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Thread: Life and volcanoes

  1. #1 Life and volcanoes 
    Forum Radioactive Isotope skeptic's Avatar
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    From New Scientist, 18 January 2014, page 6

    It appears that evolution has been strongly influenced by volcanoes. The vice versa also applies. The New Scientist 23 November 2013 had an item describing how microorganisms have encouraged volcanic activity, and helped form continents.

    Well, there was a time between 850 and 635 million years ago called the cryogenian era (also known as snowball Earth), when things were so cold that most of the planet was under snow and ice. Life suffered. Then came a slow build up of volcanic activity, as two continents crashed together to form the super-continent Gondwana. Global temperatures rose. Snow and ice melted. Then by 541 million years ago, it became positively salubrious, with all that volcanic CO2 creating a warm greenhouse gas climate.

    This was called the Cambrian era, and life flourished, with all sorts of new kinds evolving. The fossils from that time were far more abundant and varied than earlier fossils. Sadly, it got too warm, and much of that life died out in what we call the 'dead era" of 500 million years ago. Then the volcanoes stopped. Temperatures dropped, and in the Ordovician era, about 480 million years ago, life flourished again.

    We know of the volcanic activity because of zircon crystals in various rock strata. Zircons are made in volcanic eruptions, and they survive unchanged through the eras.

    Life creates volcanoes and volcanoes encourage life (up to a point). The great die off later, at the end of the Permian era, 251 million years ago, was probably due to the harmful effects of excessive vulcanism.

    How do you see this affecting the present day Earth?


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  3. #2  
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    How do you see this affecting the present day Earth?
    Humans are swamping whatever effect vulcanism might have at the moment so it's sort of a moot point.

    We're releasing about 130 times as much CO2 as the current level of vulcanism does, I'm not really sure what we might be able to say until and unless we have some way of distinguishing the small effect within the much larger signal - and noise. It's rather telling that the release of aerosols by volcanoes is treated as noise within the temperature signal rather than as a driver of anything.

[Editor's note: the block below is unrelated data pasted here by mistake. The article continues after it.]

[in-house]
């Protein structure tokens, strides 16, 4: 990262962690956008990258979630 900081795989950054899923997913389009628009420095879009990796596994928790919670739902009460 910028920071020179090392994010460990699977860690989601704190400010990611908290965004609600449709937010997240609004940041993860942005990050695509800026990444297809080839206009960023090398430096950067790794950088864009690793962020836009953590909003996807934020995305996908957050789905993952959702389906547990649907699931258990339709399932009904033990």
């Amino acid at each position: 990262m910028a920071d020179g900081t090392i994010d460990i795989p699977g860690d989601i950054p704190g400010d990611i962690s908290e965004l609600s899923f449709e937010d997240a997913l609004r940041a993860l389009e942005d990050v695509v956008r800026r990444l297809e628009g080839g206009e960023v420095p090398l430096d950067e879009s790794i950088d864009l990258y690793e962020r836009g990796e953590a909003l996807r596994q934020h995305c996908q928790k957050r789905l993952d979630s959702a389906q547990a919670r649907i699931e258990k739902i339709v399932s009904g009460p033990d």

EDIT: Whoops. Forgot a reference Voices: Volcanic versus anthropogenic carbon dioxide: The missing science | EARTH Magazine

    These global volcanic estimates are utterly dwarfed by carbon dioxide emissions from fossil fuel burning, cement production, gas flaring and land use changes; these emissions accounted for some 36,300 million metric tons of carbon dioxide in 2008, according to an international study published in the December 2009 issue of Nature Geoscience.

    Even if you take the highest estimate of volcanic carbon dioxide emissions, at 270 million metric tons per year, human-emitted carbon dioxide levels are more than 130 times higher than volcanic emissions.


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  4. #3  
    Forum Radioactive Isotope Paleoichneum's Avatar
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    Sooooo, still waiting for the data that supports organisms creating volcanoes. correlation is not always causation
    If more of us valued food and cheer and song above hoarded gold, it would be a merrier world. -Thorin Oakenshield

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    Universal Mind John Galt's Avatar
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    Weathering is increased by biological activity, therefore there is more detritus to provide sediments, therefore more sediments are deposited, therefore more sediments are carried into the mantle by subduction, therefore more material is available for partial melting to feed island arc and Andean type vulcanism.
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